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New hypersonic facility accelerates UTSA as leader in aerospace projects

New hypersonic facility accelerates UTSA as leader in aerospace projects

Aerodynamics professor Chris Combs and his team operate the new state-of-the-art Mach 7 Ludwieg Tube Wind Tunnel in the UTSA Hypersonics Lab. It's able to conduct a variety of tests under Mach 7 conditions, which is seven times the speed of sound.

MAY 18, 2021 — UTSA has a new state-of-the-art research facility now that the Mach 7 Ludwieg Tube Wind Tunnel has been completed after more than three years of construction. At 50 feet long and weighing more than 7,000 pounds, it operates at the UTSA Hypersonics Lab under the direction of Chris Combs, Dee Howard Endowed Assistant Professor in Aerodynamics in the UTSA Department of Mechanical Engineering.

Able to conduct a variety of tests under Mach 7 conditions (equivalent to traveling over 5,000 miles per hour at sea level), this type of wind tunnel is only available at a select number of American universities, in addition to a few in operation at the Department of Defense, NASA and national lab facilities.

“I'd put ours up with anybody else's in terms of Mach 7 testing situations we can reproduce in our lab, so it’s very unique what we’ve brought online,” Combs said. “Couple that with our high-speed cameras and non-intrusive diagnostic capability, and it's exceptionally rare to have those both under one roof at a university that is student-operated.”


“We're putting these students in a position to be highly competitive for some really cool jobs that are out there right now.”



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This Mach 7 speed test was captured on UTSA’s Photron FastCam SA-Z video camera that records up to 2 million frames per second. The schlieren imaging technique visualizes events like shock waves and turbulent structures in wind tunnel flows. 



The wind tunnel was one of Combs’ first priorities when he was recruited to develop an aerospace program at the university. He had to design the wind tunnel to fit in a specific long, rectangular room. The highly-polished, stainless-steel pipe device takes up almost the entire 50-foot-long laboratory space.

“As the air flows through the pipe, it enters a nozzle that is contoured to give us a shape to expand as needed, all the way to Mach 7,” Combs said. “You have high pressure on one side, low pressure on the other side. It’s separated by a metal diaphragm that bursts at a specified pressure. All that air then flows into a very large vacuum dump tank.”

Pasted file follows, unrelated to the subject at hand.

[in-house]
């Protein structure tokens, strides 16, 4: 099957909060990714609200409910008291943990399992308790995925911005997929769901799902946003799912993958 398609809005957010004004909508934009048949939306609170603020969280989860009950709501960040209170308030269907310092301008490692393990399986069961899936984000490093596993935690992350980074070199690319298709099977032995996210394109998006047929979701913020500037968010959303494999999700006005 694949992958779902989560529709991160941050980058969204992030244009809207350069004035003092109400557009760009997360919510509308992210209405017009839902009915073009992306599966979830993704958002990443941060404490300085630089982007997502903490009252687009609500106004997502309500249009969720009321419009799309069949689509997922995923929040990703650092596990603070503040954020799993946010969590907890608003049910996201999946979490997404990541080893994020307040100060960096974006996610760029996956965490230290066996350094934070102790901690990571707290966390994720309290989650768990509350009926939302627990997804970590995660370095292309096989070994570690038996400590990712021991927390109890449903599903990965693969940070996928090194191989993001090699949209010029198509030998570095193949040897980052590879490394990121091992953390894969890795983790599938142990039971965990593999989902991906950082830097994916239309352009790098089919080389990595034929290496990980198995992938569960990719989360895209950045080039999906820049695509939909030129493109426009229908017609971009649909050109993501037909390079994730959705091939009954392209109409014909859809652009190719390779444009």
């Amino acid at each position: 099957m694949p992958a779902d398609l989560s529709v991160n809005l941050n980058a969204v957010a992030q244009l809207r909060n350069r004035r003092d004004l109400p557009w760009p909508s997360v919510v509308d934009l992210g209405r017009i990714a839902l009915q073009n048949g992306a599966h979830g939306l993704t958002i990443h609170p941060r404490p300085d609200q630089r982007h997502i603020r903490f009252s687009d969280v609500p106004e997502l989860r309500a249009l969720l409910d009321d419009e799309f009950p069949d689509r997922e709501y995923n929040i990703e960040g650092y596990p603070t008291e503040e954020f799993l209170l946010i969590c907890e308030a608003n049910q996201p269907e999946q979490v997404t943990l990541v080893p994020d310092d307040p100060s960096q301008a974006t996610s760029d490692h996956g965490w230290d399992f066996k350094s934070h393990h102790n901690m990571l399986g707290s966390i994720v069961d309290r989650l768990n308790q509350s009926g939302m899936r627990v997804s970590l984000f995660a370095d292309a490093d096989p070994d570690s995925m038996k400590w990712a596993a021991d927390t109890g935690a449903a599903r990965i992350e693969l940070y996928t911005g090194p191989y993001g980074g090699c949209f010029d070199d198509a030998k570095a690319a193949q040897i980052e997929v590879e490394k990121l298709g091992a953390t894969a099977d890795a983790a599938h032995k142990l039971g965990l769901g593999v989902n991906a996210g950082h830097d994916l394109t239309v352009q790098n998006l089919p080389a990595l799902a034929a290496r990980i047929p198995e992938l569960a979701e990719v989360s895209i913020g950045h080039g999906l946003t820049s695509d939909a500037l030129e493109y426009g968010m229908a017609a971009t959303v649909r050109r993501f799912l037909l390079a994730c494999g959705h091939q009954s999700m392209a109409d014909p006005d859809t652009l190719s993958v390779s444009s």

As the air passes through the test section, it’s basically undetectable to the human eye. Combs records experiments with a very high-speed camera capable of capturing up to 2 million frames per second. A laser detection device is sometimes added to help zero in on the results. The facility is not limited to testing with air, as other gases can also be used to simulate extraterrestrial conditions such as those found on Mars.

“We can measure just about anything you want. We can find a way to do it,” Combs said. “We can do velocity, temperature, pressure, density, concentration. There are ways to make all of those measurements in our lab and get any kind of key quantity.”

Combs and his team typically test the hypersonic impact on aerospace-related items such as rockets, missiles, high-speed aircraft, high-speed engine inlets, propulsion systems and more. Many of the scenarios measure the extreme conditions that sections of a spacecraft experience as they enter the Earth’s atmosphere.

“In our lab, we can measure characteristics of flow around a particular shape, the aerodynamics and how it's going to perform to better understand what's going on,” Combs said. “The data we collect can help improve computational models so that vehicle designers can eventually use predictive tools to streamline the design process.”

The Mach 7 Wind Tunnel is another excellent example of experiential learning that UTSA takes pride in offering. Combs’ students are highly involved in setting up and executing the experiments. Mechanical engineering doctoral student Eugene Hoffman came to UTSA in part because of the opportunity to help build and conduct tests with the new wind tunnel. The education he and his fellow students are gaining in the lab gives them an advantage when they graduate.

“We're giving students excellent opportunities to be working hands-on running a hypersonic wind tunnel facility themselves, making the measurements, designing the experiments, and performing the diagnostics with the high-tech equipment we have,” Combs said. “There's a big gap right now in the hypersonic workforce that the U.S. is trying to fill. There's not a lot of people out there that have that expertise. We're putting these students in a position to be highly competitive for some really cool jobs that are out there right now.”

Combs said the $1.5 million investment in the Mach 7 facility makes UTSA increasingly competitive to secure projects from Department of Defense, NASA and other governmental agencies. The lab is also efficiently designed to conduct multiple tests per day with low overhead costs. This makes it an attractive place for aerospace-related businesses to test and validate various models under extreme hypersonic test conditions.


EXPLORE FURTHER

“When I came to UTSA, this is what we wanted to build and three years later, here we are. I’m thankful to the university for supporting me with all the resources I needed as well as all the students and staff that had a hand in building this facility,” said Combs. “It’s exciting and I’m looking forward to the opportunities it’s going to create for our students and UTSA, along with advancing hypersonic travel.”

Bruce Forey



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of The University of Texas at San Antonio.

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